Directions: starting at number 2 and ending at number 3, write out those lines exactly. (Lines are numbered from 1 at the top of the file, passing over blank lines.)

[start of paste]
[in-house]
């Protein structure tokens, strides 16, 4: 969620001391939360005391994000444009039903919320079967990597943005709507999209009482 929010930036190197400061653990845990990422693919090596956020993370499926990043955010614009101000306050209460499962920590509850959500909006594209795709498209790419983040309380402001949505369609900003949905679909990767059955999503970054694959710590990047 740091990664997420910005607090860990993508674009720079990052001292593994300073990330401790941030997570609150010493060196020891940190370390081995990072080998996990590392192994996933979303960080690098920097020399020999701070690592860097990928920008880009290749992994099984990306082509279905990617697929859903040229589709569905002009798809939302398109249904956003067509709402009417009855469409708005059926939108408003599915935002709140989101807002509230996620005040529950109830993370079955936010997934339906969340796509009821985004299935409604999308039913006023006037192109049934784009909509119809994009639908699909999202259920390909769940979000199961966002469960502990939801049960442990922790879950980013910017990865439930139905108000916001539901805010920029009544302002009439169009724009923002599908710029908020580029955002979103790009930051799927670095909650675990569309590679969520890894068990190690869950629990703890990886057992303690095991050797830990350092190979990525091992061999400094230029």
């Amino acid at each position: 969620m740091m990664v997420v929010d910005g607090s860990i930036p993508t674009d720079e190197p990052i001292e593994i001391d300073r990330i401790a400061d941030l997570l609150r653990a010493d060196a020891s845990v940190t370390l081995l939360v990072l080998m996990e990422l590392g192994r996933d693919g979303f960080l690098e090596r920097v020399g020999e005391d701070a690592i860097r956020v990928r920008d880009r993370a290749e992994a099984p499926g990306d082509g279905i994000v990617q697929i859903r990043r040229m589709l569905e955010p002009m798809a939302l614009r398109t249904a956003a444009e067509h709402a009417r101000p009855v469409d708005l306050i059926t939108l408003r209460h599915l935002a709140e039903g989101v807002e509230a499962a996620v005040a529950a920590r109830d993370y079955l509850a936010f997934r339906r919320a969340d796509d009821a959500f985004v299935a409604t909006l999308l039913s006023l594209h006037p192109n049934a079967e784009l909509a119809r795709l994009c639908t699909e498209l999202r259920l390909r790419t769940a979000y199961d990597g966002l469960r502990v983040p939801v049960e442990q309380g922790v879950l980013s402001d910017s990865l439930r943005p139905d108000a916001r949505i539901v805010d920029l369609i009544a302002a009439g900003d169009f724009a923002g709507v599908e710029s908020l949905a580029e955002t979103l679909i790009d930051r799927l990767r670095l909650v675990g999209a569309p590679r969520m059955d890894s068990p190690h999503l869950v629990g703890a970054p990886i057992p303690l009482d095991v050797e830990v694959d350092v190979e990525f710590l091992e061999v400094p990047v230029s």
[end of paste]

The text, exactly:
């Protein structure tokens, strides 16, 4: 969620001391939360005391994000444009039903919320079967990597943005709507999209009482 929010930036190197400061653990845990990422693919090596956020993370499926990043955010614009101000306050209460499962920590509850959500909006594209795709498209790419983040309380402001949505369609900003949905679909990767059955999503970054694959710590990047 740091990664997420910005607090860990993508674009720079990052001292593994300073990330401790941030997570609150010493060196020891940190370390081995990072080998996990590392192994996933979303960080690098920097020399020999701070690592860097990928920008880009290749992994099984990306082509279905990617697929859903040229589709569905002009798809939302398109249904956003067509709402009417009855469409708005059926939108408003599915935002709140989101807002509230996620005040529950109830993370079955936010997934339906969340796509009821985004299935409604999308039913006023006037192109049934784009909509119809994009639908699909999202259920390909769940979000199961966002469960502990939801049960442990922790879950980013910017990865439930139905108000916001539901805010920029009544302002009439169009724009923002599908710029908020580029955002979103790009930051799927670095909650675990569309590679969520890894068990190690869950629990703890990886057992303690095991050797830990350092190979990525091992061999400094230029």
């Amino acid at each position: 969620m740091m990664v997420v929010d910005g607090s860990i930036p993508t674009d720079e190197p990052i001292e593994i001391d300073r990330i401790a400061d941030l997570l609150r653990a010493d060196a020891s845990v940190t370390l081995l939360v990072l080998m996990e990422l590392g192994r996933d693919g979303f960080l690098e090596r920097v020399g020999e005391d701070a690592i860097r956020v990928r920008d880009r993370a290749e992994a099984p499926g990306d082509g279905i994000v990617q697929i859903r990043r040229m589709l569905e955010p002009m798809a939302l614009r398109t249904a956003a444009e067509h709402a009417r101000p009855v469409d708005l306050i059926t939108l408003r209460h599915l935002a709140e039903g989101v807002e509230a499962a996620v005040a529950a920590r109830d993370y079955l509850a936010f997934r339906r919320a969340d796509d009821a959500f985004v299935a409604t909006l999308l039913s006023l594209h006037p192109n049934a079967e784009l909509a119809r795709l994009c639908t699909e498209l999202r259920l390909r790419t769940a979000y199961d990597g966002l469960r502990v983040p939801v049960e442990q309380g922790v879950l980013s402001d910017s990865l439930r943005p139905d108000a916001r949505i539901v805010d920029l369609i009544a302002a009439g900003d169009f724009a923002g709507v599908e710029s908020l949905a580029e955002t979103l679909i790009d930051r799927l990767r670095l909650v675990g999209a569309p590679r969520m059955d890894s068990p190690h999503l869950v629990g703890a970054p990886i057992p303690l009482d095991v050797e830990v694959d350092v190979e990525f710590l091992e061999v400094p990047v230029s």